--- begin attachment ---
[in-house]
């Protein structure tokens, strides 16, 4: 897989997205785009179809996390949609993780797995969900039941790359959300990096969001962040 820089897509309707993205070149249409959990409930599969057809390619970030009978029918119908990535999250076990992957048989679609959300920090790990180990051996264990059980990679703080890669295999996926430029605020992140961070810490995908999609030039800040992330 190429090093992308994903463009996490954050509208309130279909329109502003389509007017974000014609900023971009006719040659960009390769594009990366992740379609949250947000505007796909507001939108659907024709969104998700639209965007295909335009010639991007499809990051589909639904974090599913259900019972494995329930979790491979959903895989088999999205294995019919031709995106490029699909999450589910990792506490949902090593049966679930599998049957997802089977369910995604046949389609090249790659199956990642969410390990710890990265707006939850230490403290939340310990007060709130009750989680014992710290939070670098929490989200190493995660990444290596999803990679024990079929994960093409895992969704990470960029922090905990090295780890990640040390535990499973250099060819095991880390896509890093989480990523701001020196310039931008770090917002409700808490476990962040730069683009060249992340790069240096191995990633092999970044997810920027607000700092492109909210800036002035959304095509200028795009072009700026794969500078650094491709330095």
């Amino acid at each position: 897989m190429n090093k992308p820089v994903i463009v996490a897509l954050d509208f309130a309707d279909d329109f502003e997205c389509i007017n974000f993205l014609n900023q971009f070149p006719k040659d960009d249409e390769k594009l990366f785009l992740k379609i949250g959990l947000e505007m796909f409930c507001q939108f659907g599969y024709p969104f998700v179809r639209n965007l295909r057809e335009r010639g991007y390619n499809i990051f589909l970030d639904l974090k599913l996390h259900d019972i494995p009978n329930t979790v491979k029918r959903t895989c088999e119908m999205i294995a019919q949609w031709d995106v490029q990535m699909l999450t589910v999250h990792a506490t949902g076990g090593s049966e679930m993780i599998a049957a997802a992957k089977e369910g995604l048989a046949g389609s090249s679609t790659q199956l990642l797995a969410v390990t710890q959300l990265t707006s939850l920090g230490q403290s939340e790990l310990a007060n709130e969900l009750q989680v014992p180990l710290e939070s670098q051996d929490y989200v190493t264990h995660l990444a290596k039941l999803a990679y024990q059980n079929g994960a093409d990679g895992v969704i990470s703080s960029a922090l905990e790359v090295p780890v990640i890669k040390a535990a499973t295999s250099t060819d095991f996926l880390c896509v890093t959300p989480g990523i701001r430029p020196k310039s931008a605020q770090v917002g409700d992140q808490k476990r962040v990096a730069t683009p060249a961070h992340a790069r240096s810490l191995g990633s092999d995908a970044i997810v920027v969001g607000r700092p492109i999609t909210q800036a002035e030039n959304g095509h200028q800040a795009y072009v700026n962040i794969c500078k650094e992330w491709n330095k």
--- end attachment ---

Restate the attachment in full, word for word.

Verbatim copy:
[in-house]
């Protein structure tokens, strides 16, 4: 897989997205785009179809996390949609993780797995969900039941790359959300990096969001962040 820089897509309707993205070149249409959990409930599969057809390619970030009978029918119908990535999250076990992957048989679609959300920090790990180990051996264990059980990679703080890669295999996926430029605020992140961070810490995908999609030039800040992330 190429090093992308994903463009996490954050509208309130279909329109502003389509007017974000014609900023971009006719040659960009390769594009990366992740379609949250947000505007796909507001939108659907024709969104998700639209965007295909335009010639991007499809990051589909639904974090599913259900019972494995329930979790491979959903895989088999999205294995019919031709995106490029699909999450589910990792506490949902090593049966679930599998049957997802089977369910995604046949389609090249790659199956990642969410390990710890990265707006939850230490403290939340310990007060709130009750989680014992710290939070670098929490989200190493995660990444290596999803990679024990079929994960093409895992969704990470960029922090905990090295780890990640040390535990499973250099060819095991880390896509890093989480990523701001020196310039931008770090917002409700808490476990962040730069683009060249992340790069240096191995990633092999970044997810920027607000700092492109909210800036002035959304095509200028795009072009700026794969500078650094491709330095």
């Amino acid at each position: 897989m190429n090093k992308p820089v994903i463009v996490a897509l954050d509208f309130a309707d279909d329109f502003e997205c389509i007017n974000f993205l014609n900023q971009f070149p006719k040659d960009d249409e390769k594009l990366f785009l992740k379609i949250g959990l947000e505007m796909f409930c507001q939108f659907g599969y024709p969104f998700v179809r639209n965007l295909r057809e335009r010639g991007y390619n499809i990051f589909l970030d639904l974090k599913l996390h259900d019972i494995p009978n329930t979790v491979k029918r959903t895989c088999e119908m999205i294995a019919q949609w031709d995106v490029q990535m699909l999450t589910v999250h990792a506490t949902g076990g090593s049966e679930m993780i599998a049957a997802a992957k089977e369910g995604l048989a046949g389609s090249s679609t790659q199956l990642l797995a969410v390990t710890q959300l990265t707006s939850l920090g230490q403290s939340e790990l310990a007060n709130e969900l009750q989680v014992p180990l710290e939070s670098q051996d929490y989200v190493t264990h995660l990444a290596k039941l999803a990679y024990q059980n079929g994960a093409d990679g895992v969704i990470s703080s960029a922090l905990e790359v090295p780890v990640i890669k040390a535990a499973t295999s250099t060819d095991f996926l880390c896509v890093t959300p989480g990523i701001r430029p020196k310039s931008a605020q770090v917002g409700d992140q808490k476990r962040v990096a730069t683009p060249a961070h992340a790069r240096s810490l191995g990633s092999d995908a970044i997810v920027v969001g607000r700092p492109i999609t909210q800036a002035e030039n959304g095509h200028q800040a795009y072009v700026n962040i794969c500078k650094e992330w491709n330095k």